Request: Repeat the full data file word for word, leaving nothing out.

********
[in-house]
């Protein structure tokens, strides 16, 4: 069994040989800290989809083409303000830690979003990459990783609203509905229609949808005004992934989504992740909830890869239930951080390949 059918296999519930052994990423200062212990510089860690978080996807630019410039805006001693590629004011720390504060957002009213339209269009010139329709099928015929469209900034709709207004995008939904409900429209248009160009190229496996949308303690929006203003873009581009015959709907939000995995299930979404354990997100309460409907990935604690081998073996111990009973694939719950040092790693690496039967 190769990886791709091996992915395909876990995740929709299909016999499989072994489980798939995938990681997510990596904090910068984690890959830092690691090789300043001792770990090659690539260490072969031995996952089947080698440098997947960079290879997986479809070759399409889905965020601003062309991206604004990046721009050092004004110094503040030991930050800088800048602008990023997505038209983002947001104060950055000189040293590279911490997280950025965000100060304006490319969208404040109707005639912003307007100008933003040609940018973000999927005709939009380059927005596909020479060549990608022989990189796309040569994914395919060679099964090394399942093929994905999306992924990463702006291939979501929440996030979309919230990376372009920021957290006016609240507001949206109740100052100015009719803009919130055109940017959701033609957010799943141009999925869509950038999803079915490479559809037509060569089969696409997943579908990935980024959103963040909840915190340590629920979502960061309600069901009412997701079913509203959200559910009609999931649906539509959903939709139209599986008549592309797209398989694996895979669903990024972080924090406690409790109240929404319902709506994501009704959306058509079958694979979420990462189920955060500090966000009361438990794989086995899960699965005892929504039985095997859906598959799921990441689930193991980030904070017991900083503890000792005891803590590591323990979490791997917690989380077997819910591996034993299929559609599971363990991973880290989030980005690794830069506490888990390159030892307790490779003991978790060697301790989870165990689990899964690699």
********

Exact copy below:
[in-house]
């Protein structure tokens, strides 16, 4: 069994040989800290989809083409303000830690979003990459990783609203509905229609949808005004992934989504992740909830890869239930951080390949 059918296999519930052994990423200062212990510089860690978080996807630019410039805006001693590629004011720390504060957002009213339209269009010139329709099928015929469209900034709709207004995008939904409900429209248009160009190229496996949308303690929006203003873009581009015959709907939000995995299930979404354990997100309460409907990935604690081998073996111990009973694939719950040092790693690496039967 190769990886791709091996992915395909876990995740929709299909016999499989072994489980798939995938990681997510990596904090910068984690890959830092690691090789300043001792770990090659690539260490072969031995996952089947080698440098997947960079290879997986479809070759399409889905965020601003062309991206604004990046721009050092004004110094503040030991930050800088800048602008990023997505038209983002947001104060950055000189040293590279911490997280950025965000100060304006490319969208404040109707005639912003307007100008933003040609940018973000999927005709939009380059927005596909020479060549990608022989990189796309040569994914395919060679099964090394399942093929994905999306992924990463702006291939979501929440996030979309919230990376372009920021957290006016609240507001949206109740100052100015009719803009919130055109940017959701033609957010799943141009999925869509950038999803079915490479559809037509060569089969696409997943579908990935980024959103963040909840915190340590629920979502960061309600069901009412997701079913509203959200559910009609999931649906539509959903939709139209599986008549592309797209398989694996895979669903990024972080924090406690409790109240929404319902709506994501009704959306058509079958694979979420990462189920955060500090966000009361438990794989086995899960699965005892929504039985095997859906598959799921990441689930193991980030904070017991900083503890000792005891803590590591323990979490791997917690989380077997819910591996034993299929559609599971363990991973880290989030980005690794830069506490888990390159030892307790490779003991978790060697301790989870165990689990899964690699």